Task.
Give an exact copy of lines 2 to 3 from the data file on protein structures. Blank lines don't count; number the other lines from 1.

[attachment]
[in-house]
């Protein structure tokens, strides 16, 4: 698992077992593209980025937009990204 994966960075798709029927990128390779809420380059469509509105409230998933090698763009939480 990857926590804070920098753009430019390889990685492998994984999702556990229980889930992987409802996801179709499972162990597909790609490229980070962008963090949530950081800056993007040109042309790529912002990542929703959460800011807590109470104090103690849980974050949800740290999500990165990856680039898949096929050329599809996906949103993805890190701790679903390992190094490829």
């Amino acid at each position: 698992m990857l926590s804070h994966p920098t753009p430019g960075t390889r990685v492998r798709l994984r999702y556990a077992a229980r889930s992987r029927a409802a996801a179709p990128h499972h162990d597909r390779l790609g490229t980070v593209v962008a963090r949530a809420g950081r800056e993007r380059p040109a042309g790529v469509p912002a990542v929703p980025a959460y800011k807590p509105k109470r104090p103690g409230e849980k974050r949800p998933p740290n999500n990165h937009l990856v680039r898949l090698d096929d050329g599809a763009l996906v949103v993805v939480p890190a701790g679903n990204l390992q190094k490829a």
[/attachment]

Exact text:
């Protein structure tokens, strides 16, 4: 698992077992593209980025937009990204 994966960075798709029927990128390779809420380059469509509105409230998933090698763009939480 990857926590804070920098753009430019390889990685492998994984999702556990229980889930992987409802996801179709499972162990597909790609490229980070962008963090949530950081800056993007040109042309790529912002990542929703959460800011807590109470104090103690849980974050949800740290999500990165990856680039898949096929050329599809996906949103993805890190701790679903390992190094490829």
């Amino acid at each position: 698992m990857l926590s804070h994966p920098t753009p430019g960075t390889r990685v492998r798709l994984r999702y556990a077992a229980r889930s992987r029927a409802a996801a179709p990128h499972h162990d597909r390779l790609g490229t980070v593209v962008a963090r949530a809420g950081r800056e993007r380059p040109a042309g790529v469509p912002a990542v929703p980025a959460y800011k807590p509105k109470r104090p103690g409230e849980k974050r949800p998933p740290n999500n990165h937009l990856v680039r898949l090698d096929d050329g599809a763009l996906v949103v993805v939480p890190a701790g679903n990204l390992q190094k490829a």